With a mortality rate of 20–30% in developed countries, sepsis represents an enormous public health burden. Many survivors experience long-term morbidity and loss of quality of life. In the US, sepsis accounts for 30–50% of deaths among hospitalized patients, making it the number one cause of death in hospitals. The annual cost of treating septic patients in the US alone amounts to $24 billion. The burden of sepsis, on patients and healthcare providers, has become even more pronounced during the COVID-19 pandemic, as severe cases of COVID-19 present as viral sepsis.
Despite improvements in identifying and managing sepsis over the past 30 years, mortality remains troublingly high, and new approaches to improving patient outcomes are desperately needed. Previous attempts to develop new therapies for sepsis show that one-size-fits-all approaches are not successful. Sepsis is a multi-complex disease with different underlying pathophysiologies comparable to cancer, for which targeted biomarker- guided treatments have led to therapeutic breakthroughs.
Adrenomed AG, based in Hennigsdorf, Germany, is bringing precision medicine to the acute care setting with a pioneering biomarker-guided approach to sepsis. One of the hallmarks of sepsis is loss of integrity of the endothelial barrier separating the bloodstream from surrounding tissues, allowing fluid to leak into tissues and eventually leading to organ failure, shock and death1. To date, dysfunction of the endothelial barrier has been untreatable. Adrenomed has developed Adrecizumab (HAM8101; enibarcimab), a first-in-class non-blocking monoclonal antibody that binds to and functionally stabilizes the peptide hormone adrenomedullin (ADM), which has a crucial role in maintaining the endothelial barrier and its function.
Adrenomed is utilizing ADM as a biomarker to guide Adrecizumab treatment to patients with deteriorating endothelial barrier, while at the same time using another biomarker, dipeptidyl peptidase-3 (DDP3), to exclude patients whose cause of septic shock has a different pathophysiology. With this approach, Adrenomed is shifting sepsis treatment towards precision medicine, ensuring that patients get the right drug for their underlying disease mechanism.
Adrecizumab has completed clinical phase 1 and 2 trials, demonstrating a favorable safety profile2 and the ability to systemically improve organ function and reduce mortality rates in septic shock patients, and is now poised for pivotal phase 2b/3 trials in septic shock. Beyond sepsis and septic shock, Adrecizumab has the potential to become a platform therapy applicable to a wide range of conditions, in which loss of endothelial barrier integrity plays a role, such as acute heart failure.
The complexity of sepsis
Sepsis is a complex disorder or syndrome that presents as a cluster of symptoms and biological changes driven by diverse underlying processes, rather than a single disease with a clear-cut aetiology. Sepsis begins with an infection—bacterial, viral or fungal—that initiates a systemic inflammatory response. This, in turn, drives loss of vascular integrity that causes vascular leakage, which results in a drop in blood pressure (and in severe cases septic shock) and reduced organ perfusion that can cause organs to fail. When multiple organs fail at once, the patient is at high risk of dying3 (Fig. 1 (a)).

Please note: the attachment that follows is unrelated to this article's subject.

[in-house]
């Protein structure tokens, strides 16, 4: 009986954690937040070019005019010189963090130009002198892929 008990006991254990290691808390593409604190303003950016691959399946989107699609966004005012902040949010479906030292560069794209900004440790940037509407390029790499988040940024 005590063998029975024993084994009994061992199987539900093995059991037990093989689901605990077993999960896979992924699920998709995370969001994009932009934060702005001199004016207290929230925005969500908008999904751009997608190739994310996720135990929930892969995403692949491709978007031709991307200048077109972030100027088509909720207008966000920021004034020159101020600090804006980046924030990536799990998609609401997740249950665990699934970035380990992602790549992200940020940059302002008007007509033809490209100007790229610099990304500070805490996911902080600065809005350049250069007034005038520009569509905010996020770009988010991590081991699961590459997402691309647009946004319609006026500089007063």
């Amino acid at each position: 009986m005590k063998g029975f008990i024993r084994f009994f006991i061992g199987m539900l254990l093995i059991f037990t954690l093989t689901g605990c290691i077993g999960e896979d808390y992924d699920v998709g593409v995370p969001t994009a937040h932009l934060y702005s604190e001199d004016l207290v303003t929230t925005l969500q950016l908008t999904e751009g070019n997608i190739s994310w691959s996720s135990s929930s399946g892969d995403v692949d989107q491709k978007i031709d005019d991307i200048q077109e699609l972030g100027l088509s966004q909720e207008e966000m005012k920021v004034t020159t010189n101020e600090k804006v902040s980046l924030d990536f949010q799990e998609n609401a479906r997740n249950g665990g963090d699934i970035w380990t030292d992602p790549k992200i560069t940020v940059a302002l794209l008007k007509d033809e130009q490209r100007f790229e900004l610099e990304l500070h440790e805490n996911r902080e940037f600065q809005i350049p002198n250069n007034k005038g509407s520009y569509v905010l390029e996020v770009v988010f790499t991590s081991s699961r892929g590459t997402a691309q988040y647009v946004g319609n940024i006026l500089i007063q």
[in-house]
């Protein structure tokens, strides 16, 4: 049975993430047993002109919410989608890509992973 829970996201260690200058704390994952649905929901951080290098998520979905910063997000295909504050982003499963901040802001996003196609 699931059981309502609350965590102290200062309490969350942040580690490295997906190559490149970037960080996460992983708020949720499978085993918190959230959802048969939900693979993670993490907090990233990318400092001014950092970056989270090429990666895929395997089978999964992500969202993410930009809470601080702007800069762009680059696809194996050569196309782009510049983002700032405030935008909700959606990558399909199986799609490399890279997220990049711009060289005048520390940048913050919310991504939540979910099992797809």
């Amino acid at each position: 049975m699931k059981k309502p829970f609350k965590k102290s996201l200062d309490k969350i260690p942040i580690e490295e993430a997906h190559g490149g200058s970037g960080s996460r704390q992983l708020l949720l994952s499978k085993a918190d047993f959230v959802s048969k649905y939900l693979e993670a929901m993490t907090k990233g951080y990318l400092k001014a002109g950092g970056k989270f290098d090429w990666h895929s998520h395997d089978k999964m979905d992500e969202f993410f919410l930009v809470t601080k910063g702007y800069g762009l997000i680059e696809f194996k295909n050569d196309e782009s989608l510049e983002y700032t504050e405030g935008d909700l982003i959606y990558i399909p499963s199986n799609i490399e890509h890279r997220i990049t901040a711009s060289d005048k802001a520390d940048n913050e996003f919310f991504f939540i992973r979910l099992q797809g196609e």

Contemporary treatment of sepsis follows this patient journey. The first step is usually to try to control the infection with anti-infectives or surgery, followed by symptom management through fluid and vasopressor administration to restore blood pressure. If and when organs begin to fail, patients receive supportive care, including mechanical ventilation, renal replacement therapy and extracorporeal membrane oxygenation4 (Fig. 1 (a)).
Missing from this treatment package is any intervention that targets the underlying pathophysiological processes driving sepsis. These include the loss of endothelial barrier function caused by the dysregulated inflammatory response and indicated by elevated blood ADM levels, as well as disturbance of the renin-angiotensin systems (RAS) caused by elevated levels of DDP3.
ADM: key regulator of the endothelial barrier
Adrenomed’s goal is to fill the gap in patient treatment further downstream of inflammation with Adrecizumab, the first sepsis therapy candidate to target an important causal pathophysiology of the condition—loss of vascular integrity and endothelial barrier function—rather than merely offering symptomatic or supportive relief.
ADM is a free-circulating 52-amino-acid peptide belonging to the calcitonin gene-related peptide family. Originally thought to function principally as a vasodilator, ADM has since been found to have a variety of biological effects, and is a key regulator of the endothelial barrier and vascular tone. ADM has also emerged as an important player in the sepsis response. Many of the known mediators implicated in the pathophysiology of sepsis, such as cytokines and hypoxia, increase ADM production. In addition, levels of circulating ADM are elevated in sepsis, reflecting the body’s repair response to loss of vascular integrity and reduced endothelial barrier function. Elevated ADM levels also correlate with disease severity, need for vasopressors, onset of shock and mortality5,6.
These findings might suggest that ADM is bad news for sepsis, and that blocking its effects might prove therapeutic. The biology of ADM has, however, proved more complicated, with different effects that simultaneously exacerbate and ameliorate sepsis. It all depends on where ADM is acting.